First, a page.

Walk in the Woods

The hydration backpack was adult-sized, nearly stretching to his hamstrings. He was excited to go hiking from the moment he woke up that day, but carrying the drinking water on his back was the thing he most anticipated.

Driving out to Blue Mound State Park through the rolling hills of western Dane County, I thought about the many ways that this day could go sour. The foreboding clouds on the western horizon taunted us, laughing at me for taking a 7 year-old hiking. Sure, it could rain. This was the day to go because it was the least likely precipitation of the whole week, according to the experts. Still, rain looked to be a possibility. Indeed, the amount of rain that we already received in the previous days could pose its own challenge, potentially washing out the trails or making them difficult to navigate.

Weather was only one of the threats we faced in our father-son bonding experiment. Little man wore a pair of old and slightly tattered shoes that, at any moment, could tear and make the simple task of walking painful and difficult. There was always the possibility that my absent-minded, slightly clumsy son could slip or trip on a root and the adventure would end with me carrying him in tears back out of the forest. He might be crying too! These kinds of things could happen on any hike, and will continue to be potential pitfalls. But, most of all, I worried that he would not like hiking and incessantly complain about it.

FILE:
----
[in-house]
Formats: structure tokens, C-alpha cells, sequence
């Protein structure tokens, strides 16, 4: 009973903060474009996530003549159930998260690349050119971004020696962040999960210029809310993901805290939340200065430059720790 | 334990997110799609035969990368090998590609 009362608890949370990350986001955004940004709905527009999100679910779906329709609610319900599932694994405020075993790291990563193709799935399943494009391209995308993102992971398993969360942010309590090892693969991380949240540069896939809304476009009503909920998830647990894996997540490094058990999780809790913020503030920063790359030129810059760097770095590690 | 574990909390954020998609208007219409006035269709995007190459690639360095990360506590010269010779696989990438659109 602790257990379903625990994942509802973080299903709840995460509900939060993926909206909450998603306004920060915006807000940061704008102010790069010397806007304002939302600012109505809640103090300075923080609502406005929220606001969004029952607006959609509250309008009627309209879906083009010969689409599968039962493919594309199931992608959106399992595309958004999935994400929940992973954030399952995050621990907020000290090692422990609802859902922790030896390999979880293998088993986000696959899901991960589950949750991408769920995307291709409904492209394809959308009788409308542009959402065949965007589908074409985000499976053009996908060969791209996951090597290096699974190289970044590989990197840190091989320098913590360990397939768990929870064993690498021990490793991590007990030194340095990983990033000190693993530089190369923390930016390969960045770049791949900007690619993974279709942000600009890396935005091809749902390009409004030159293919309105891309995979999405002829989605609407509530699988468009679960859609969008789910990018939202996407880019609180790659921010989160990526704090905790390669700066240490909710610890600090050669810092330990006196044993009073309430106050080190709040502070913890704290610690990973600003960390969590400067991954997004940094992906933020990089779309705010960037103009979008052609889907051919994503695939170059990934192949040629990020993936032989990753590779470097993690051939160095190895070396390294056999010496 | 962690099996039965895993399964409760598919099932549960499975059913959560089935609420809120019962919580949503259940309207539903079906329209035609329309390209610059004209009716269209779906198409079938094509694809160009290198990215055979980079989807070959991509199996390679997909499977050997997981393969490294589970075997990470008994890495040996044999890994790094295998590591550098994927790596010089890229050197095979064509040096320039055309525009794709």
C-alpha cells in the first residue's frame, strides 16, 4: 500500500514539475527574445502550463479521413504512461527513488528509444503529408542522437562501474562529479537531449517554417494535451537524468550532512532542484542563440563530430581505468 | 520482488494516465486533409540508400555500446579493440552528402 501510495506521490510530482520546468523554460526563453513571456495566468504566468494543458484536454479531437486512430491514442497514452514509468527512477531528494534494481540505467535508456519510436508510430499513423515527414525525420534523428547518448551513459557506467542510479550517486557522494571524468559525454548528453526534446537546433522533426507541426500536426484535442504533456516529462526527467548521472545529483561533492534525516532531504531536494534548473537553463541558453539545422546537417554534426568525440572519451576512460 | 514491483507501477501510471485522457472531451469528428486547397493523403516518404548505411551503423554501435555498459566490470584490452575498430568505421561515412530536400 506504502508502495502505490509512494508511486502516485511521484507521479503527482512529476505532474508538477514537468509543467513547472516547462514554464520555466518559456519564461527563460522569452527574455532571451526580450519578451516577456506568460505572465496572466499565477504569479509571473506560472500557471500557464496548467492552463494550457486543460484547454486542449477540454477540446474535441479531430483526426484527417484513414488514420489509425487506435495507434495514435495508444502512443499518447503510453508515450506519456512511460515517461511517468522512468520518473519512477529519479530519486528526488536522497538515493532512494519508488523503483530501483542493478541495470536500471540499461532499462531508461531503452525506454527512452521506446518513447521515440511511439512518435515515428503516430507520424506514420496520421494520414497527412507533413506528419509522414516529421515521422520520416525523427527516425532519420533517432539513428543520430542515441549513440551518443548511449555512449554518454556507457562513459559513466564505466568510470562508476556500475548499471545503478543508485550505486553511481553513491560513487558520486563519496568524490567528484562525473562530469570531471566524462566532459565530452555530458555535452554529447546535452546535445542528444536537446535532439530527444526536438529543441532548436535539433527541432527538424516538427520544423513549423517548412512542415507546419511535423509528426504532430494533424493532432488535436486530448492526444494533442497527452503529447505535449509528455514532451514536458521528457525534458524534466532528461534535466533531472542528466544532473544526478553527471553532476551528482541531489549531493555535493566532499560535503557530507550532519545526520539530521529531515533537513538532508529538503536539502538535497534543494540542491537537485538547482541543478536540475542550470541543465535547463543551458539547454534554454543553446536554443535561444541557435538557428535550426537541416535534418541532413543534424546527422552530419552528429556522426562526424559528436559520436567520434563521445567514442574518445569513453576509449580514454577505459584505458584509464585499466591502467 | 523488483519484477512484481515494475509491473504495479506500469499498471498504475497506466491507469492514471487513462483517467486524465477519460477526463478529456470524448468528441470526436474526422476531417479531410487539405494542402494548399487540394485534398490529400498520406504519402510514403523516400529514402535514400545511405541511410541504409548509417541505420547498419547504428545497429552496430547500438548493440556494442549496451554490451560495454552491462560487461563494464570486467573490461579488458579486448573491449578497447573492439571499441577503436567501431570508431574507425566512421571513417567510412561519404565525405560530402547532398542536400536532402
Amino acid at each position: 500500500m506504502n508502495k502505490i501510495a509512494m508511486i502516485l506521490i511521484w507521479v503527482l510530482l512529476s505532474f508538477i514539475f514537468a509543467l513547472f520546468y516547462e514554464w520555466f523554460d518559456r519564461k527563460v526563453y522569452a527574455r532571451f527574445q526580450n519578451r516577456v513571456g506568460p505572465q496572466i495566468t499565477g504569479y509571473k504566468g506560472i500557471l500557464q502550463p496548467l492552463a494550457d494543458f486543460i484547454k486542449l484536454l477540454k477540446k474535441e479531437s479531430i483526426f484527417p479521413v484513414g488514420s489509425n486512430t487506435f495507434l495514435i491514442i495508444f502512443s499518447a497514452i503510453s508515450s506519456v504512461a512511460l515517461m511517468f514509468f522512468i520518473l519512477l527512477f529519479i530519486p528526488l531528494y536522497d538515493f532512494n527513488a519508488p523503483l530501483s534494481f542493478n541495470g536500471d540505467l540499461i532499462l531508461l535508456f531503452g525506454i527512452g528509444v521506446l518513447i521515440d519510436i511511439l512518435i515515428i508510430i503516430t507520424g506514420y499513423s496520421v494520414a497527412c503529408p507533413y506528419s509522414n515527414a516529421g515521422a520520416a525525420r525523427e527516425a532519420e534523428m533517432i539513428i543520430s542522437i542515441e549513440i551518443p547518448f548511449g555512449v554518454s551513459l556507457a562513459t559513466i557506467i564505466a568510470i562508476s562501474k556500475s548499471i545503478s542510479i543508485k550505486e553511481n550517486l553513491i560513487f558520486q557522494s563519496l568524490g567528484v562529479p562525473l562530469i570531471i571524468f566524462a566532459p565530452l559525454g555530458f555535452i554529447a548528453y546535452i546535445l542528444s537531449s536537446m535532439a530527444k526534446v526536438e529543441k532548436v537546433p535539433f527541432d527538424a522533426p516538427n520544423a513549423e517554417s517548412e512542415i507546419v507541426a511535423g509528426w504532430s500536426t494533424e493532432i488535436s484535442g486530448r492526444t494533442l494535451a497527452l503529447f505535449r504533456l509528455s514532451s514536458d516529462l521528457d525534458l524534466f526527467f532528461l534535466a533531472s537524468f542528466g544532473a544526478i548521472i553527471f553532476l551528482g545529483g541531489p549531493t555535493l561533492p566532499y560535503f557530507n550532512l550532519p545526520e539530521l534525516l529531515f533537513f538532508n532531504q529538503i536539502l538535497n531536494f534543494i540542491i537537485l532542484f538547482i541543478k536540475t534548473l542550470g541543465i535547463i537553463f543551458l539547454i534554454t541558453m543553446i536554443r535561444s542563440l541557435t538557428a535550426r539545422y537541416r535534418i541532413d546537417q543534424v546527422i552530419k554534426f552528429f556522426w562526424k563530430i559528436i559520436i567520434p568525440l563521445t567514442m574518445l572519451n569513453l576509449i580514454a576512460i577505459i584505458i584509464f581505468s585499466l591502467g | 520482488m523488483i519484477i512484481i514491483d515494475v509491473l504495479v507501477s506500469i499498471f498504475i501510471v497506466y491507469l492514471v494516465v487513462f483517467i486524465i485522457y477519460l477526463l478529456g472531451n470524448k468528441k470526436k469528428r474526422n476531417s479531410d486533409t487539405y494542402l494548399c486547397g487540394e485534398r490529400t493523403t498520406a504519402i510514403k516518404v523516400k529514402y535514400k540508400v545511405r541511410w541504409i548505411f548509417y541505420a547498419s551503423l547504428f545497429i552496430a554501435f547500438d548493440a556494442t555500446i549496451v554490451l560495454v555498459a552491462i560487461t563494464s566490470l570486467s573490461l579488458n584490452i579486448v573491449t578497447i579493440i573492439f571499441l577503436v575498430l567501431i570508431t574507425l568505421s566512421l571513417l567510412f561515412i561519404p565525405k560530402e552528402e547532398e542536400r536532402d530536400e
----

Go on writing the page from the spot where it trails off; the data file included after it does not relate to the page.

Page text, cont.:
From the time that he began to walk and talk, my youngest son has always liked the outdoors. The kid could be the poster child for summer itself. You might find him riding his bike down the street and flinging it into a neighbor’s driveway, preparing to play with the hose and sprinkler, or kicking the soccer ball around the yard. Oh, and playgrounds! He is a playground connoisseur. He was 2 or 3 when he coined the phrase “dat look like fun!”, spoken each time we merely passed a playground.